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I have read various recipes for brining (or marinading) meat and they say everything from 2 hours to 2 days. For a pork tenderloint 2.5" in diameter, how long can I let it soak in to maximize penetration? Does it help to let it sit for longer, or does it just stop soaking in at a certain point?

I have read that I can gash the meat to increase penetration, but I do not want to do that for appearance reasons.

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    You can also poke the meat with a fork to help penetration. The appearance should be minimal in the final product. – Wolfgang Aug 3 '17 at 20:18
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    Also, this answer is different for marinading, brining (or salting). Could you specify which you are you using? – Wolfgang Aug 3 '17 at 20:20
  • I have brined beef for up to 2 weeks in the refrigerator ( to make corned beef) , no problem. – blacksmith37 Aug 3 '17 at 21:24
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There is a difference between brining and marinating. Brines are salt based solutions that work to make meat jucier. It works by osmosis. First water leaves the meat, then returns with the salt from the brine. Because the meat cells now contain more salt, water remains during cooking. Brining means juicy meat, but it is also salted. This impacts flavor and texture. In my experience some folks like this, other don't. Marinades can add flavor. Some marinades break down proteins and impact texture (depending on ingredients). Marinades don't add moisture. Marinades (as opposed to brines) only impact the surface (or slightly below...maybe 1/4 inch).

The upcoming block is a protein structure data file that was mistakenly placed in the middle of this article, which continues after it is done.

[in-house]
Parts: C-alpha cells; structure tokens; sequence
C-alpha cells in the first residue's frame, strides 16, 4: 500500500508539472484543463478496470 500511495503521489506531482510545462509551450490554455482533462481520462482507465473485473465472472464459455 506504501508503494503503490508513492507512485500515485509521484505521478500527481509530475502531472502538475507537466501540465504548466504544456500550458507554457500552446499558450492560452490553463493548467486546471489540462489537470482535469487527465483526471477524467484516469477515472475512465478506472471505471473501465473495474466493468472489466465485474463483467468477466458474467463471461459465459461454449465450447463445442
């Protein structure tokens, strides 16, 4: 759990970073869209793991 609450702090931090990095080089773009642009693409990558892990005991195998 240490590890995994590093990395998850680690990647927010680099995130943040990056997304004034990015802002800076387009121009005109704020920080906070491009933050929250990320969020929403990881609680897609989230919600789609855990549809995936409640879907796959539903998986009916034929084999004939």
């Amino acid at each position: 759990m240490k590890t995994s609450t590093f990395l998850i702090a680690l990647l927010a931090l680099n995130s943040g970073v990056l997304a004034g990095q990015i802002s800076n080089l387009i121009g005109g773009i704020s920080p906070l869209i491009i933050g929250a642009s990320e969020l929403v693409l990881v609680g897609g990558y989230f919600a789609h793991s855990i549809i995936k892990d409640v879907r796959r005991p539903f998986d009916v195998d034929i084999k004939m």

Proteins can be brined for hours to days depending on the process and desired impact.

Marinades are usually recommended for 1 - 12 hours.

So, to fully answer your question you would need to specify the impact you are looking for, but in general, given the short cooking time, pork tenderloin is not brined. You probably want to marinate, and I would suggest a maximum of overnight. Because there is little penetration, longer is not better.

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